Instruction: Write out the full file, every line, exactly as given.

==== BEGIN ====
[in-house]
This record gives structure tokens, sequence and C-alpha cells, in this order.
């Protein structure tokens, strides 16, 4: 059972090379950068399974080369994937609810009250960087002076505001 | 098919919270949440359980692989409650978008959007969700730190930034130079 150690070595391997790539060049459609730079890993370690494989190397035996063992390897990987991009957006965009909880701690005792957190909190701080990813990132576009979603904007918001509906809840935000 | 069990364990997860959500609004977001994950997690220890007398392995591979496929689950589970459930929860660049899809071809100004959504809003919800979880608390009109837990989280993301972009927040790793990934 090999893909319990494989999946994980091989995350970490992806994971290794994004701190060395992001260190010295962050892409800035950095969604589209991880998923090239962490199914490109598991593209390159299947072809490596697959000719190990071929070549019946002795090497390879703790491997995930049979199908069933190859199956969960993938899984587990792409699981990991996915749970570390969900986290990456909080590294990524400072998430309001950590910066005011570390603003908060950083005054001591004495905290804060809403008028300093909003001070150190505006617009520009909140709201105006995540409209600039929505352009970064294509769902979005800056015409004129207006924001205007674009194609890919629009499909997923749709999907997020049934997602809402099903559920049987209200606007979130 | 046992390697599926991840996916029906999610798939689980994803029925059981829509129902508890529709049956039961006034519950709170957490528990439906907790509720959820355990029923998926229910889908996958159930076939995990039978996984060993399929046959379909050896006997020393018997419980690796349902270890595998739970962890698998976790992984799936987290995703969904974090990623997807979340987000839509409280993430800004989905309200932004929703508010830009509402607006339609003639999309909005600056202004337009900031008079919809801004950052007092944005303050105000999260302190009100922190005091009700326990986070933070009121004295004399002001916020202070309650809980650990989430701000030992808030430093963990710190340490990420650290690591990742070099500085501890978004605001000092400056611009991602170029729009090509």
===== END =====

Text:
[in-house]
This record gives structure tokens, sequence and C-alpha cells, in this order.
């Protein structure tokens, strides 16, 4: 059972090379950068399974080369994937609810009250960087002076505001 | 098919919270949440359980692989409650978008959007969700730190930034130079 150690070595391997790539060049459609730079890993370690494989190397035996063992390897990987991009957006965009909880701690005792957190909190701080990813990132576009979603904007918001509906809840935000 | 069990364990997860959500609004977001994950997690220890007398392995591979496929689950589970459930929860660049899809071809100004959504809003919800979880608390009109837990989280993301972009927040790793990934 090999893909319990494989999946994980091989995350970490992806994971290794994004701190060395992001260190010295962050892409800035950095969604589209991880998923090239962490199914490109598991593209390159299947072809490596697959000719190990071929070549019946002795090497390879703790491997995930049979199908069933190859199956969960993938899984587990792409699981990991996915749970570390969900986290990456909080590294990524400072998430309001950590910066005011570390603003908060950083005054001591004495905290804060809403008028300093909003001070150190505006617009520009909140709201105006995540409209600039929505352009970064294509769902979005800056015409004129207006924001205007674009194609890919629009499909997923749709999907997020049934997602809402099903559920049987209200606007979130 | 046992390697599926991840996916029906999610798939689980994803029925059981829509129902508890529709049956039961006034519950709170957490528990439906907790509720959820355990029923998926229910889908996958159930076939995990039978996984060993399929046959379909050896006997020393018997419980690796349902270890595998739970962890698998976790992984799936987290995703969904974090990623997807979340987000839509409280993430800004989905309200932004929703508010830009509402607006339609003639999309909005600056202004337009900031008079919809801004950052007092944005303050105000999260302190009100922190005091009700326990986070933070009121004295004399002001916020202070309650809980650990989430701000030992808030430093963990710190340490990420650290690591990742070099500085501890978004605001000092400056611009991602170029729009090509």